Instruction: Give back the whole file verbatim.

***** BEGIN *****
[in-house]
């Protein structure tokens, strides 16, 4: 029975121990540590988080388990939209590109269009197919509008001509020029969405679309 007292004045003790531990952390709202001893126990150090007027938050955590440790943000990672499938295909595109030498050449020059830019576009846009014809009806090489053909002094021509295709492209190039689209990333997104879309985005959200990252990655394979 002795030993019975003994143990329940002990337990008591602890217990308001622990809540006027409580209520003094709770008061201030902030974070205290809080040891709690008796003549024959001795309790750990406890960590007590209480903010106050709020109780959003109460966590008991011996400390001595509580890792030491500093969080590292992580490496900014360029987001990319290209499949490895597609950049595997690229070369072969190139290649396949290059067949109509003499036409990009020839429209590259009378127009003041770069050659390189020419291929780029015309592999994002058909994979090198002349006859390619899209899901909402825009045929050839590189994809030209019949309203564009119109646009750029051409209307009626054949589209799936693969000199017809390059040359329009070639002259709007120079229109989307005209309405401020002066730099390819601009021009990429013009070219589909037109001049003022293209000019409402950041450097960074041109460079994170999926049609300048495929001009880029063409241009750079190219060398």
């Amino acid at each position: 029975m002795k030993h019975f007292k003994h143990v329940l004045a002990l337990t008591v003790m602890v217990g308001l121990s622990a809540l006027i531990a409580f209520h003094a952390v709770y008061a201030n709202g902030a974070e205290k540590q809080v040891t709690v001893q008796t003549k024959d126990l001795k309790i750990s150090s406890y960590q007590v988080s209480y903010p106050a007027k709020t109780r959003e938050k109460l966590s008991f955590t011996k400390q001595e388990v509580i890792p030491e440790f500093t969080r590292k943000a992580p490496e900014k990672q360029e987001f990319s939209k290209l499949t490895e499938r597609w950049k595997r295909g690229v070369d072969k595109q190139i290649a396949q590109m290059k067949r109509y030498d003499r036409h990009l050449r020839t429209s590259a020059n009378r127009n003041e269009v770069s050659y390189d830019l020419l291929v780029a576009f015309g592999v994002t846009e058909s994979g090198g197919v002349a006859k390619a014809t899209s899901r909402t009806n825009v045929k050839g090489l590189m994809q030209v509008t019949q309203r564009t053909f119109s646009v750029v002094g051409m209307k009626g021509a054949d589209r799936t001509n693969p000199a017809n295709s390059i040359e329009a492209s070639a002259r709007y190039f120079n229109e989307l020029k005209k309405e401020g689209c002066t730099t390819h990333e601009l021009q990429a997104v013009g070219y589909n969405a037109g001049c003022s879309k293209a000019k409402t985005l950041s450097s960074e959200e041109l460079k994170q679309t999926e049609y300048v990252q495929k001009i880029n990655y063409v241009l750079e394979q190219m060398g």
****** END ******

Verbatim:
[in-house]
């Protein structure tokens, strides 16, 4: 029975121990540590988080388990939209590109269009197919509008001509020029969405679309 007292004045003790531990952390709202001893126990150090007027938050955590440790943000990672499938295909595109030498050449020059830019576009846009014809009806090489053909002094021509295709492209190039689209990333997104879309985005959200990252990655394979 002795030993019975003994143990329940002990337990008591602890217990308001622990809540006027409580209520003094709770008061201030902030974070205290809080040891709690008796003549024959001795309790750990406890960590007590209480903010106050709020109780959003109460966590008991011996400390001595509580890792030491500093969080590292992580490496900014360029987001990319290209499949490895597609950049595997690229070369072969190139290649396949290059067949109509003499036409990009020839429209590259009378127009003041770069050659390189020419291929780029015309592999994002058909994979090198002349006859390619899209899901909402825009045929050839590189994809030209019949309203564009119109646009750029051409209307009626054949589209799936693969000199017809390059040359329009070639002259709007120079229109989307005209309405401020002066730099390819601009021009990429013009070219589909037109001049003022293209000019409402950041450097960074041109460079994170999926049609300048495929001009880029063409241009750079190219060398």
């Amino acid at each position: 029975m002795k030993h019975f007292k003994h143990v329940l004045a002990l337990t008591v003790m602890v217990g308001l121990s622990a809540l006027i531990a409580f209520h003094a952390v709770y008061a201030n709202g902030a974070e205290k540590q809080v040891t709690v001893q008796t003549k024959d126990l001795k309790i750990s150090s406890y960590q007590v988080s209480y903010p106050a007027k709020t109780r959003e938050k109460l966590s008991f955590t011996k400390q001595e388990v509580i890792p030491e440790f500093t969080r590292k943000a992580p490496e900014k990672q360029e987001f990319s939209k290209l499949t490895e499938r597609w950049k595997r295909g690229v070369d072969k595109q190139i290649a396949q590109m290059k067949r109509y030498d003499r036409h990009l050449r020839t429209s590259a020059n009378r127009n003041e269009v770069s050659y390189d830019l020419l291929v780029a576009f015309g592999v994002t846009e058909s994979g090198g197919v002349a006859k390619a014809t899209s899901r909402t009806n825009v045929k050839g090489l590189m994809q030209v509008t019949q309203r564009t053909f119109s646009v750029v002094g051409m209307k009626g021509a054949d589209r799936t001509n693969p000199a017809n295709s390059i040359e329009a492209s070639a002259r709007y190039f120079n229109e989307l020029k005209k309405e401020g689209c002066t730099t390819h990333e601009l021009q990429a997104v013009g070219y589909n969405a037109g001049c003022s879309k293209a000019k409402t985005l950041s450097s960074e959200e041109l460079k994170q679309t999926e049609y300048v990252q495929k001009i880029n990655y063409v241009l750079e394979q190219m060398g």